Where do fashion brands manufacture their products

Where do our clothes come from?

We have clothes shops like a dime a dozen. At H&M and Zara there are new bargains every week. But how can it actually be that things are so cheap?

Buy without thinking

When it comes to the consumption of clothes, Germans are at the forefront of the world. No wonder when you consider how cheaply we can shop for clothes almost anywhere and at any time. At H&M, Primark and Zara, new collections land in stores week after week at unbeatable prices. There is a huge selection of T-shirts, pants and dresses there - so cheap that most people just buy them without thinking about whether they really need the new clothes. And so a new item always ends up in the closet.

Most people have more clothes than they need. So it happens that on average every 5th item of clothing is left unworn at home! And because the wardrobe bursts at the seams with so many purchases, things that are no longer pleasing are regularly sorted out and thrown away. This short life in our closets, however, has pretty dire consequences.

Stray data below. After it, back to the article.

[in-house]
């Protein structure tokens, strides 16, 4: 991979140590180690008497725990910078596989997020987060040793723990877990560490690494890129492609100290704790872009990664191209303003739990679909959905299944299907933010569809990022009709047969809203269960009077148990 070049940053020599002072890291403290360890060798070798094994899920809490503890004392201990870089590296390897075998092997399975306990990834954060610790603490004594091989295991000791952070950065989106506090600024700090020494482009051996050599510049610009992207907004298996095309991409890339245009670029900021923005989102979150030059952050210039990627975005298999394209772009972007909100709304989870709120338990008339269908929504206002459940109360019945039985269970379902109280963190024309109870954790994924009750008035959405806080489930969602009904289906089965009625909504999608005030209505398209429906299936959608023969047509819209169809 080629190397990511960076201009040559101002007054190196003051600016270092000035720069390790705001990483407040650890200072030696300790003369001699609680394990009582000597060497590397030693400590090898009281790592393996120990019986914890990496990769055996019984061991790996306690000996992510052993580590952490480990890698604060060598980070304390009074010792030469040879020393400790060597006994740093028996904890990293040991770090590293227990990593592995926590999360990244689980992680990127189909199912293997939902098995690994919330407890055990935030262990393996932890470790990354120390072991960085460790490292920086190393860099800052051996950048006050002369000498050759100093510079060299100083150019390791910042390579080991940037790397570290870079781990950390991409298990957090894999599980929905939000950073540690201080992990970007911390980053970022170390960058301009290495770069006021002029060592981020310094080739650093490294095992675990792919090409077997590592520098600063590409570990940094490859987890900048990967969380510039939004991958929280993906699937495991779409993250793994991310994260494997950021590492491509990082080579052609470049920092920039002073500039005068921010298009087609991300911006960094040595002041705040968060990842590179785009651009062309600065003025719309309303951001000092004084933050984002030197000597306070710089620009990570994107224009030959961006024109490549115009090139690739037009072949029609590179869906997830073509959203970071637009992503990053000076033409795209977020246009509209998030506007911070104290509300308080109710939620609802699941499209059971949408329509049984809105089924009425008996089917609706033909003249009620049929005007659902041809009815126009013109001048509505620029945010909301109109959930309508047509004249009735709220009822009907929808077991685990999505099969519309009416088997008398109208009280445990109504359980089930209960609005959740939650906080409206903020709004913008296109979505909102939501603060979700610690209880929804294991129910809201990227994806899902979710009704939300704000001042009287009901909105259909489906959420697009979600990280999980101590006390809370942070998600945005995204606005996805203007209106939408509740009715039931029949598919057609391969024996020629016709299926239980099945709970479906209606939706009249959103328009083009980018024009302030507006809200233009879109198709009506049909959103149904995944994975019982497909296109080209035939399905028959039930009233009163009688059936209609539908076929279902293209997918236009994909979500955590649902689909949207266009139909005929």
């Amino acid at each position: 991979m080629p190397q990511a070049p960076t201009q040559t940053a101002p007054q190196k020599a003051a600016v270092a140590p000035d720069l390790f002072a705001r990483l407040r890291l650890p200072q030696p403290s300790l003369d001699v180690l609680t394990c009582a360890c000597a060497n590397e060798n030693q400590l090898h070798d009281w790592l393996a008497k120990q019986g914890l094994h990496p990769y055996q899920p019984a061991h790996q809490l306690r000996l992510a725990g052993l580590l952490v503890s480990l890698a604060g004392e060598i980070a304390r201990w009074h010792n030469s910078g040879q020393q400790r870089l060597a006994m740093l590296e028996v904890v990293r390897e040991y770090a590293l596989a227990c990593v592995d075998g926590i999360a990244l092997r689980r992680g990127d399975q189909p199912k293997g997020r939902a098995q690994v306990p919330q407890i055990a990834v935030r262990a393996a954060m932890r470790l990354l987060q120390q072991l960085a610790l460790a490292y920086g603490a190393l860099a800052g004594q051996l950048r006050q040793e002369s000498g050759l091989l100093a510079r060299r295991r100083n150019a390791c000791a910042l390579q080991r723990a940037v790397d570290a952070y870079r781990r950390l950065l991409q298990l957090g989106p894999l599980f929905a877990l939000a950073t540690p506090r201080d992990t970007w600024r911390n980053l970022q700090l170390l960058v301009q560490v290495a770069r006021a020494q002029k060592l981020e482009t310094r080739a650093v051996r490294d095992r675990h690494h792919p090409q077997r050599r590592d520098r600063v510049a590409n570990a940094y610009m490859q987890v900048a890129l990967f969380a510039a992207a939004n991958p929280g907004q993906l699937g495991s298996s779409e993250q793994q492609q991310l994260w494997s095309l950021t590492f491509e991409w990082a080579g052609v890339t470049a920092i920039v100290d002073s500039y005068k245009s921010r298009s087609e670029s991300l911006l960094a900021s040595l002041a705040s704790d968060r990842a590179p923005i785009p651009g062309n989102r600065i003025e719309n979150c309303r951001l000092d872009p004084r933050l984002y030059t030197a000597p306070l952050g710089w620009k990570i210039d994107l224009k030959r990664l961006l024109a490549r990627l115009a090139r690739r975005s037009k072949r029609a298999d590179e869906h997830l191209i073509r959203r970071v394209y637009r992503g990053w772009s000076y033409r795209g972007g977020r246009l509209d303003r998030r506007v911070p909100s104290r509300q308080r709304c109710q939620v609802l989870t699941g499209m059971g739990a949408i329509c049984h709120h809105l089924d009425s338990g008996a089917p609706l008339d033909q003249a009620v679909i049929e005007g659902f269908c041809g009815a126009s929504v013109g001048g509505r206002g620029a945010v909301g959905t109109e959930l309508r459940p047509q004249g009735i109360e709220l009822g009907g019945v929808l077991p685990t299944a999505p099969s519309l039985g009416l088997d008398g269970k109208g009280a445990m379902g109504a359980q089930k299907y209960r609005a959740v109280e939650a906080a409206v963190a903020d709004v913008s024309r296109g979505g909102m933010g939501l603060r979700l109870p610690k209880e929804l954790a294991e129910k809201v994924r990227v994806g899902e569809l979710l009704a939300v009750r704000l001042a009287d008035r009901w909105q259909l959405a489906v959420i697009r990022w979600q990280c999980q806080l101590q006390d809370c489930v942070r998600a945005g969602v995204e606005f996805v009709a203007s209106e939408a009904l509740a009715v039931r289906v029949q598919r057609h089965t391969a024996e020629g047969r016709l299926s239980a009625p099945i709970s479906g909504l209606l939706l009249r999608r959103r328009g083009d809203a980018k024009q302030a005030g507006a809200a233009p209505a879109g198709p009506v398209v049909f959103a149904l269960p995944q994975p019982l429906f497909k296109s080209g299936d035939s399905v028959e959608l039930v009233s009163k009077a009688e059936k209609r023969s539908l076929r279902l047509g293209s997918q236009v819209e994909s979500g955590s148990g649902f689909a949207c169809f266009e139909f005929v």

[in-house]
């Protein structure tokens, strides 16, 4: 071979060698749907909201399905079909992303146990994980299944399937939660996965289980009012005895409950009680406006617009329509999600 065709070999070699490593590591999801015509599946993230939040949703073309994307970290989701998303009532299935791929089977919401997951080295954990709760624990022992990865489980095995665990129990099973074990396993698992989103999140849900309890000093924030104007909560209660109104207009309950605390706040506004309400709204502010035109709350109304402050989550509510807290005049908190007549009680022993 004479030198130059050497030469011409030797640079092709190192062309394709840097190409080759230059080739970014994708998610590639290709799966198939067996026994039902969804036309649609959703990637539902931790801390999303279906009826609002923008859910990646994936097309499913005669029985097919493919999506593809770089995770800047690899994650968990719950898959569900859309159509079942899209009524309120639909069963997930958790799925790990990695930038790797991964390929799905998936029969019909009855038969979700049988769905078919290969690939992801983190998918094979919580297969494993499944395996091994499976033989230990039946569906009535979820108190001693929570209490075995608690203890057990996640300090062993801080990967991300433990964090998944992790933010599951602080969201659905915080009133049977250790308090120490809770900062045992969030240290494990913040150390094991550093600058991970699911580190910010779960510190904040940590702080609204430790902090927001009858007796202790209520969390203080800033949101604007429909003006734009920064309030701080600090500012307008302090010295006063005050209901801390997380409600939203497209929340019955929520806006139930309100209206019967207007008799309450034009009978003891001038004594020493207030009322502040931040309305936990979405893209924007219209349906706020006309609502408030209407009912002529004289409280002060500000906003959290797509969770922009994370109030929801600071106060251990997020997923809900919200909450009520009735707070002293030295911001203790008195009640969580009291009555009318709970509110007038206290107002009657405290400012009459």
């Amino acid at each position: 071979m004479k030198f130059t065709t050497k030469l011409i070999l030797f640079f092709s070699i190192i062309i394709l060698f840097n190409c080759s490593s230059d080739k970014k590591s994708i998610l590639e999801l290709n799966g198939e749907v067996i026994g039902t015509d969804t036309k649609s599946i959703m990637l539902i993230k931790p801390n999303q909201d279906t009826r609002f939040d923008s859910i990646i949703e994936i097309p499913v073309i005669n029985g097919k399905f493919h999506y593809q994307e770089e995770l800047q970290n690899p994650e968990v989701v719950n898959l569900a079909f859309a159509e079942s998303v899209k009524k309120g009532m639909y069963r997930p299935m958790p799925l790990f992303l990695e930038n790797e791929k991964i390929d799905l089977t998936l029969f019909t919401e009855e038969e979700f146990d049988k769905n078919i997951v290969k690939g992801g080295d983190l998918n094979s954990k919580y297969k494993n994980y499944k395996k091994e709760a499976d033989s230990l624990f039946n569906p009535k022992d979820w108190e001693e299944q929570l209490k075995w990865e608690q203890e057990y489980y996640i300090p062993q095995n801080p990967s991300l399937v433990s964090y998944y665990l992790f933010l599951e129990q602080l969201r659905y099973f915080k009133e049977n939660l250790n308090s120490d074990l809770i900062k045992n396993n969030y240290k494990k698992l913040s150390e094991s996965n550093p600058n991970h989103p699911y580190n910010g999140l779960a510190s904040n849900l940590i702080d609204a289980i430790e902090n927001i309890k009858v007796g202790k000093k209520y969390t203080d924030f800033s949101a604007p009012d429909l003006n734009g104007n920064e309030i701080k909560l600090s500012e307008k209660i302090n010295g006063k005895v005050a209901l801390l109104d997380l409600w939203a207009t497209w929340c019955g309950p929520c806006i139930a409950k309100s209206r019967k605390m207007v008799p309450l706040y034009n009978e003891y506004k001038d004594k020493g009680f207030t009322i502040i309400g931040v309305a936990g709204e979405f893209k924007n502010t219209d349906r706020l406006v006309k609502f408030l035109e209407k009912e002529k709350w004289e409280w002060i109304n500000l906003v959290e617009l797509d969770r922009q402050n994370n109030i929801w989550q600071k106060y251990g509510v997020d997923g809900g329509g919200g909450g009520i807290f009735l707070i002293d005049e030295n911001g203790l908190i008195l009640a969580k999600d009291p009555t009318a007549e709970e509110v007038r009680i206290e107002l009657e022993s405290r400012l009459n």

Fast fashion has its price

Fast fashion is the name of the principle by which textile companies are constantly bringing new collections into the shops in order to lure buyers into the shops as often as possible. There is always a new bargain waiting there.
However, if you take a look at the little piece of paper inside the clothes, there are often sentences like "Made in Bangladesh", "Made in Cambodia" or "Made in India". Sure, the cheap stuff has to come from somewhere. There, however, workers sew clothes for many western textile companies under catastrophic conditions: they sit at the sewing machines for 10 to 12 hours a day and get very little money for it. The average monthly salary of a seamstress in Bangladesh is around 60 euros. That makes an hourly wage of 20 cents. In other countries it looks a little better, but still the same. Logical, because otherwise the cheap prices of the clothes wouldn't come about.

Bad conditions in the factories